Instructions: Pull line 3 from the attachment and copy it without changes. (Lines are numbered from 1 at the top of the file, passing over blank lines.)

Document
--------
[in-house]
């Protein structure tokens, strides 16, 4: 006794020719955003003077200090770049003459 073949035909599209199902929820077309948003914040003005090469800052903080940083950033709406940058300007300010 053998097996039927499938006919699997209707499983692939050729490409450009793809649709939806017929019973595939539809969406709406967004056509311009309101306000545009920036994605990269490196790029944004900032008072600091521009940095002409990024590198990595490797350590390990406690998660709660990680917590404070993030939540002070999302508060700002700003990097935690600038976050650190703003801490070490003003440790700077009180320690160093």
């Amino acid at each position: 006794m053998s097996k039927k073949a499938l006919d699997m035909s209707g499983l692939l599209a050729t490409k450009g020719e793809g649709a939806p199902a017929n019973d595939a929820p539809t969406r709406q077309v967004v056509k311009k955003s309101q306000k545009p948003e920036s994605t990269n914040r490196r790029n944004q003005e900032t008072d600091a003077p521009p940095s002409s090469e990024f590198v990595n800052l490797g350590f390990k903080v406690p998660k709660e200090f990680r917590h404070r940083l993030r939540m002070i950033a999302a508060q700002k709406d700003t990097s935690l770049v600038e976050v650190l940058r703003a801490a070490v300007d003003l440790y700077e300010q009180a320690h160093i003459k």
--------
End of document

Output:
């Amino acid at each position: 006794m053998s097996k039927k073949a499938l006919d699997m035909s209707g499983l692939l599209a050729t490409k450009g020719e793809g649709a939806p199902a017929n019973d595939a929820p539809t969406r709406q077309v967004v056509k311009k955003s309101q306000k545009p948003e920036s994605t990269n914040r490196r790029n944004q003005e900032t008072d600091a003077p521009p940095s002409s090469e990024f590198v990595n800052l490797g350590f390990k903080v406690p998660k709660e200090f990680r917590h404070r940083l993030r939540m002070i950033a999302a508060q700002k709406d700003t990097s935690l770049v600038e976050v650190l940058r703003a801490a070490v300007d003003l440790y700077e300010q009180a320690h160093i003459k």